Mood episodes have a significant negative effect on quality of life (QoL) in young adults, even among those without diagnosed bipolar disorder, Brazilian researchers report.
The team found that young adults with depressive, manic/hypomanic, or mixed mood episodes had significantly poorer scores on the 36-item Short-Form General Health Survey (SF-36) than their mentally healthy counterparts.
Furthermore, among patients with mood episodes, those with mixed episodes had the poorest SF-36 scores.
"This study breaks new ground as it analyses the perception of QoL in young people who, for the most part, had not received a diagnosis of mood disorder prior to the interview, but who were currently experiencing depressive, manic/hypomanic, or mixed episodes according to the DSM-IV criteria," comment Ricardo Azevedo da Silva (Universidade Católica de Pelotas) and colleagues.
The findings come from a cross-sectional, population-based study of 1560 young adults, aged 18-24 years, living in an urban area of Pelotas.
The Mini International Neuropsychiatric Interview 5.0 was used to assess the participants for current depressive, manic/hypomanic, and mixed mood episodes, while the SF-36 was used to assess their QoL.
Overall, 10.0%, 2.3%, and 2.4% of participants met criteria for current depressive, manic/hypomanic, and mixed episodes, respectively.
Participants with mood episodes had significantly poorer SF-36 scores in all eight QoL domains (role physical health, physical functioning, general health, vitality, role emotional, mental health, social functioning, and bodily pain) than those without mood episodes. And the differences remained significant after adjustment for gender and socioeconomic status.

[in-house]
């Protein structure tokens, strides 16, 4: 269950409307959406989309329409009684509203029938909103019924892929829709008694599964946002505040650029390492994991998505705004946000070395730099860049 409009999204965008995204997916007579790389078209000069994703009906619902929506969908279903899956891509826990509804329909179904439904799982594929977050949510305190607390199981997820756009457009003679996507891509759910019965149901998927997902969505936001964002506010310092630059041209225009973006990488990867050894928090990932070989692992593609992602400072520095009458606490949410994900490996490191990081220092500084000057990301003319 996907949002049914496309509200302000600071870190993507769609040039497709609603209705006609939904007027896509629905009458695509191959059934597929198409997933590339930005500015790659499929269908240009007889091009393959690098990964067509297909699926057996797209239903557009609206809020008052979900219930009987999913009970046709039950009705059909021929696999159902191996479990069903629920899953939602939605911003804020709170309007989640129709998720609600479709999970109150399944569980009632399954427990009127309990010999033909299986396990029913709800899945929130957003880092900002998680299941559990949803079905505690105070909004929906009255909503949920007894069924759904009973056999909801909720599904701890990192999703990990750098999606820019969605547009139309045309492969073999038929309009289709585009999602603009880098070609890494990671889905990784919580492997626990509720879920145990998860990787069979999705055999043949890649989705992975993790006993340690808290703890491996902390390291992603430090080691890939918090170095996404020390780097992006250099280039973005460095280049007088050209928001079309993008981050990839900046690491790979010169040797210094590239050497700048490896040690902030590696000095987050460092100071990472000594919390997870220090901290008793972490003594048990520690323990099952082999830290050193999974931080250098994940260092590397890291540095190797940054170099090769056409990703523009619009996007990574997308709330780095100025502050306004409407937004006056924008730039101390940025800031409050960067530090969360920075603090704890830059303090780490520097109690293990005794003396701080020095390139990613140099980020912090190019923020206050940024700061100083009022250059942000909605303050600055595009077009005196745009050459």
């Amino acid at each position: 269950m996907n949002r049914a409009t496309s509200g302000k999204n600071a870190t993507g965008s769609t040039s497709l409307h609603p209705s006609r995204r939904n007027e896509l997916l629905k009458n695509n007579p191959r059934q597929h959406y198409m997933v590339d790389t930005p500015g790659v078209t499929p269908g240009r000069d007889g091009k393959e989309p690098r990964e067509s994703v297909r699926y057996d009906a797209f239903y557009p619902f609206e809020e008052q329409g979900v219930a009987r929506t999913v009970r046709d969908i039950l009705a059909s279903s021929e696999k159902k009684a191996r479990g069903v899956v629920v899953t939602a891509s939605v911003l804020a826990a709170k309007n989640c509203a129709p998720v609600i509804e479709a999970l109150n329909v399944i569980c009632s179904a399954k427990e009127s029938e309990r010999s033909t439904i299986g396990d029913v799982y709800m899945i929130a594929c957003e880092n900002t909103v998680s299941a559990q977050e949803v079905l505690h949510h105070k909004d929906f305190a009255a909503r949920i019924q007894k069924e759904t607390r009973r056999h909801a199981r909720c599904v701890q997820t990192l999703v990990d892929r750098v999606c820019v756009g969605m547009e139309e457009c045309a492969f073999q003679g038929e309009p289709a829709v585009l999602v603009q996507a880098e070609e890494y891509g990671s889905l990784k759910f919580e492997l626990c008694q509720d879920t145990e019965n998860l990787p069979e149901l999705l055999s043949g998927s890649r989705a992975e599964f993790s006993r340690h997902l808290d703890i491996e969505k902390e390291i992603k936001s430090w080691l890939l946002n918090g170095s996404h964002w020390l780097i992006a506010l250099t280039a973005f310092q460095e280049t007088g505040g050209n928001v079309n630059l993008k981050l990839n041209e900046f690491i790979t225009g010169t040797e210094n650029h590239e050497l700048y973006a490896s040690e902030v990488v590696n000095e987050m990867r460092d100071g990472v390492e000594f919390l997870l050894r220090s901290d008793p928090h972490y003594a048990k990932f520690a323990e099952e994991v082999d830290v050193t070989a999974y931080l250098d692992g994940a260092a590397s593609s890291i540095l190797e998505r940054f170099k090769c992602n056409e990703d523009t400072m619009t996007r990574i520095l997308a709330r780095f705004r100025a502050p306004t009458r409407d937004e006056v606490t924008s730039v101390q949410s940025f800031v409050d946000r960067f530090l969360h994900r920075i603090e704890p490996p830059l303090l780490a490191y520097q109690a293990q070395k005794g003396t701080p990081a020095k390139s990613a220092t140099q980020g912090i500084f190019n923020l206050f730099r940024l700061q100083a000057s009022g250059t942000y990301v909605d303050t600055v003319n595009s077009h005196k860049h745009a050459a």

The largest difference in SF-36 scores between participants with and without mood episodes was observed in the role emotional domain, at 40.00, 66.66, and 29.72 in participants with depressive, manic/hypomanic, and mixed episodes, respectively, compared with 85.67 in those without mood episodes.
In participants with mood episodes, those with mixed episodes had the poorest SF-36 domain scores, followed by those with depressive episodes.
The researchers conclude in the Journal of Affective Disorders: "The decline in quality of life observed among young people with mood disorder episodes demonstrates that, even when the youths have not been diagnosed with bipolar disorder, the episodes that characterise the disease are capable of predicting functional impairment."
They add that earlier detection and treatment of mood episodes in young people may reduce their impact on QoL and functioning.
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